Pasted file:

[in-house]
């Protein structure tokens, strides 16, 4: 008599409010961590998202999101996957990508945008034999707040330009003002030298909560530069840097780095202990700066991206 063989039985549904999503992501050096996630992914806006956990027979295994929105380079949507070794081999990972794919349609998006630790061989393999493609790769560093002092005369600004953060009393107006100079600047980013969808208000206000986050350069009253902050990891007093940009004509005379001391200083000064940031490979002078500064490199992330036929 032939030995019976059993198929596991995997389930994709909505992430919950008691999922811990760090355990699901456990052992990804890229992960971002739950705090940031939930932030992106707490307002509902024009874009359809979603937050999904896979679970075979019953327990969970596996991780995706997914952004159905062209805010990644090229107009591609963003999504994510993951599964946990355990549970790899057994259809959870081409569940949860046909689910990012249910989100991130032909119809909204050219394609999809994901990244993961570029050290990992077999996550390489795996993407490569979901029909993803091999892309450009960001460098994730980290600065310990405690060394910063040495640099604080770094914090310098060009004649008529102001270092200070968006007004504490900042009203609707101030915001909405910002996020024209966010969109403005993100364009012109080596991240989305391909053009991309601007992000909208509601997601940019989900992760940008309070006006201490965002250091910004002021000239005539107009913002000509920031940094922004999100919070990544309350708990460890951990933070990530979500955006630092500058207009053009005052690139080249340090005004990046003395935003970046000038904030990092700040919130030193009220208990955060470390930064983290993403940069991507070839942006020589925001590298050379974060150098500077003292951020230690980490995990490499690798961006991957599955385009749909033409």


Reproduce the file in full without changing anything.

[in-house]
């Protein structure tokens, strides 16, 4: 008599409010961590998202999101996957990508945008034999707040330009003002030298909560530069840097780095202990700066991206 063989039985549904999503992501050096996630992914806006956990027979295994929105380079949507070794081999990972794919349609998006630790061989393999493609790769560093002092005369600004953060009393107006100079600047980013969808208000206000986050350069009253902050990891007093940009004509005379001391200083000064940031490979002078500064490199992330036929 032939030995019976059993198929596991995997389930994709909505992430919950008691999922811990760090355990699901456990052992990804890229992960971002739950705090940031939930932030992106707490307002509902024009874009359809979603937050999904896979679970075979019953327990969970596996991780995706997914952004159905062209805010990644090229107009591609963003999504994510993951599964946990355990549970790899057994259809959870081409569940949860046909689910990012249910989100991130032909119809909204050219394609999809994901990244993961570029050290990992077999996550390489795996993407490569979901029909993803091999892309450009960001460098994730980290600065310990405690060394910063040495640099604080770094914090310098060009004649008529102001270092200070968006007004504490900042009203609707101030915001909405910002996020024209966010969109403005993100364009012109080596991240989305391909053009991309601007992000909208509601997601940019989900992760940008309070006006201490965002250091910004002021000239005539107009913002000509920031940094922004999100919070990544309350708990460890951990933070990530979500955006630092500058207009053009005052690139080249340090005004990046003395935003970046000038904030990092700040919130030193009220208990955060470390930064983290993403940069991507070839942006020589925001590298050379974060150098500077003292951020230690980490995990490499690798961006991957599955385009749909033409």